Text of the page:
By Chioma Obinna
Lagos State Council on Health has announced plans to launch a comprehensive and sustained social mobilisation campaign for health insurance with a view to promoting universal health coverage in the state. The Council met recently in Lagos to showcase the progress made in the State Health Sector over the last seven years while identifying areas for consolidation and intervention in the sector.
In a communiqué issued at the end its 2015 Council on Health with the theme: “Celebrating Excellence in Healthcare” and signed by the State Commissioner for Health, it noted the need to ensure legal backing for the use of alternative health financing strategies in providing health care and subsidising health care services for the people.
The participants said to ensure better health package for Lagosians, insurance contributions should be mandatory but based on ability which by extension would be tied to a bouquet of benefit packages.
They said the success of any health insurance scheme is dependent on adequate funding, strong advocacy and effective social marketing strategies. “The Social Health Insurance should be compulsory to promote universal coverage. Contributions should also be mandatory but based on ability which by extension would be tied to a bouquet of benefit packages.
Payment structure for the Health Insurance Scheme should be flexible with payment frequency options i.e. monthly, quarterly or annually and the benefit packages should be made robust and simple to understand to be attractive to prospective clients and ensure ease of access, the communiqué stated.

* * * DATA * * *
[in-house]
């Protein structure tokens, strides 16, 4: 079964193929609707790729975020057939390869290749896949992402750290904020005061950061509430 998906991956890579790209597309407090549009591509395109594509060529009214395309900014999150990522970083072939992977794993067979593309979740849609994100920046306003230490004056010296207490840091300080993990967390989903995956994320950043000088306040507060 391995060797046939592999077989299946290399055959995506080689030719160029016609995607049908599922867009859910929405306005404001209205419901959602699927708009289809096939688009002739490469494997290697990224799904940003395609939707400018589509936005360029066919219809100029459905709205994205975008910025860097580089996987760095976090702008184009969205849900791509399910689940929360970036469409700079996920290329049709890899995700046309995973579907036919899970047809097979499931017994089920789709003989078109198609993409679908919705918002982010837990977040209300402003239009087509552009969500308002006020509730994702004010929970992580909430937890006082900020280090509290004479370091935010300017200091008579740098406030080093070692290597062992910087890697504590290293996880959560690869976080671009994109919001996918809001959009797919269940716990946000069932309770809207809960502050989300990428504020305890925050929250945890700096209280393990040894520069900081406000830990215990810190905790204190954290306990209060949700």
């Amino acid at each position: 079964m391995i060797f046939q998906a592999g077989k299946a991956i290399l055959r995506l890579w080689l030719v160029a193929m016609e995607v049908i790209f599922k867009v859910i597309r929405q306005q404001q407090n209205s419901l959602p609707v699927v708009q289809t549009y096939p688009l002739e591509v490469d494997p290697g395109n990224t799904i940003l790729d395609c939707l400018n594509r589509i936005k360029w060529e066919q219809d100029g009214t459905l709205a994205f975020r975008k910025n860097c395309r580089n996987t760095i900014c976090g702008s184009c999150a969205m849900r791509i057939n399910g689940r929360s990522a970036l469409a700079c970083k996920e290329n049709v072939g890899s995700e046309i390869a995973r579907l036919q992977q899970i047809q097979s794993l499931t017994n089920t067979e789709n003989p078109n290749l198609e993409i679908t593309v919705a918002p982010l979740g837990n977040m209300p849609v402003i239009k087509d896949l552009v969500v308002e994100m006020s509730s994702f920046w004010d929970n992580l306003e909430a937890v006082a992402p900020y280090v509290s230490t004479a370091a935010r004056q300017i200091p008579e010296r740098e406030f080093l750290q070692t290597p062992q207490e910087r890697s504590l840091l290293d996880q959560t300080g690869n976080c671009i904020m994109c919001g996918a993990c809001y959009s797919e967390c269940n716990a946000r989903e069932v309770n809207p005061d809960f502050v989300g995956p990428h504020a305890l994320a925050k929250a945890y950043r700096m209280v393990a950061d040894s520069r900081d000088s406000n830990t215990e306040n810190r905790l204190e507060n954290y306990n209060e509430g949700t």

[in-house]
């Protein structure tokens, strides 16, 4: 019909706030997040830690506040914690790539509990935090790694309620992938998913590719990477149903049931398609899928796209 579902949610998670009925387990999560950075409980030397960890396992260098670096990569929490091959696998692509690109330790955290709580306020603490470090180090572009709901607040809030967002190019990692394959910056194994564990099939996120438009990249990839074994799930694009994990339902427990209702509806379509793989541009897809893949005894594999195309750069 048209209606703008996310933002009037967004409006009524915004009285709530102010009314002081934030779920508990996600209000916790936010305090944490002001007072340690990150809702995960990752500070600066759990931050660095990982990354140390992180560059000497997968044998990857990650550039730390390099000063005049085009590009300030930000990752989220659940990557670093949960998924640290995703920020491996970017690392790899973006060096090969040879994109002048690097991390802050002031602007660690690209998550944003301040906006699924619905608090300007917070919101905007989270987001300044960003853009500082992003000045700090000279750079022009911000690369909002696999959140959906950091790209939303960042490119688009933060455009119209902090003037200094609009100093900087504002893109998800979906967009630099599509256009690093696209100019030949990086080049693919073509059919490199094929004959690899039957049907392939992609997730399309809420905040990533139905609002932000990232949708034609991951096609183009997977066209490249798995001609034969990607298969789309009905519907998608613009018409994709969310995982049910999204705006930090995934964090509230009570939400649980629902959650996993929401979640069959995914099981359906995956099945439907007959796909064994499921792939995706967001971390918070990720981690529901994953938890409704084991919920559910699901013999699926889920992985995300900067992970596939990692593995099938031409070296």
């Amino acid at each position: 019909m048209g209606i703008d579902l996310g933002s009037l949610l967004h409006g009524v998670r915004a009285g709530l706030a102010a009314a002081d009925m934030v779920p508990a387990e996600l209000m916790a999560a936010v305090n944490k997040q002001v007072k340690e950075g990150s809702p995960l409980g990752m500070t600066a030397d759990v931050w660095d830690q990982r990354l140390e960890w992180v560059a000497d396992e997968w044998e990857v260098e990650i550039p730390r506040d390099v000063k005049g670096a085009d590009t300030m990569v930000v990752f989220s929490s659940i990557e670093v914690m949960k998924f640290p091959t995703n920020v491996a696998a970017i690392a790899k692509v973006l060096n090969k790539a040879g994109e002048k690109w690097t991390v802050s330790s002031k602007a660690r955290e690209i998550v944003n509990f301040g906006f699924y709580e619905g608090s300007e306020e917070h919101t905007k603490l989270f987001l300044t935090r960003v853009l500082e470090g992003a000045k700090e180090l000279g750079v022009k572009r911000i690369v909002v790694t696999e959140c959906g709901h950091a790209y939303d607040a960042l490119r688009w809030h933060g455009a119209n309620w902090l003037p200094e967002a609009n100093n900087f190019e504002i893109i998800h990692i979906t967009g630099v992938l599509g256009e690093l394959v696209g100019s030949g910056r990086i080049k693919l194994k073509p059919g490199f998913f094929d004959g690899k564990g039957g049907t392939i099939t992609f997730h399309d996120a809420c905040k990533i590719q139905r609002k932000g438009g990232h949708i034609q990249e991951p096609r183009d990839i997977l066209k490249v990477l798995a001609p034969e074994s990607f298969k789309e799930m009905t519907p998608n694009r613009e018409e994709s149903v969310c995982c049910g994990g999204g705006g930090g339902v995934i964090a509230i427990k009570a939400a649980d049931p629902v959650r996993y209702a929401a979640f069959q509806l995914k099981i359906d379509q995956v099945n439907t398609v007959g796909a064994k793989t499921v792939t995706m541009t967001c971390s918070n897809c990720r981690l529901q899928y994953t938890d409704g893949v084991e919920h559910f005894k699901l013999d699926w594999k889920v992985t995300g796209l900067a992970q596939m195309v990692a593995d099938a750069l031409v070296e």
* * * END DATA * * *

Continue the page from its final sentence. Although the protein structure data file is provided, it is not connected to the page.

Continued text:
“There is also the need to develop a blueprint for Quality Assurance amongst participating healthcare facilities and operational guidelines developed to operationalise impending Law.”
On issues bordering on maternal and child health, the participants stressed the need to strengthen newborn services as well as provide admission packs for every newborn admitted in the public health facilities. The participants agreed on improving family planning services by developing the Lagos State Family Planning Policy, establishing a strong distribution system for family planning services in the State and strengthening emergency obstetric services at all levels.
The participants also decried that 70 per cent noted the significant proportion of the disease burden due to maternal and child health lamented lack of synergy between the paediatricians and gynaecologists, adding that 15-20 percent of pregnant women require specialists’ attention. They said neonatal mortality was not on the downward trend as compared to Under-5 and maternal mortality rates, due to insufficient emphasis on babies’ survival as well as family planning.
“There is need to expand the scope and improve the quality of maternal and child health services at the PHC level, strengthen 2-way referral system and implement the policy on compulsory referral amongst others.”
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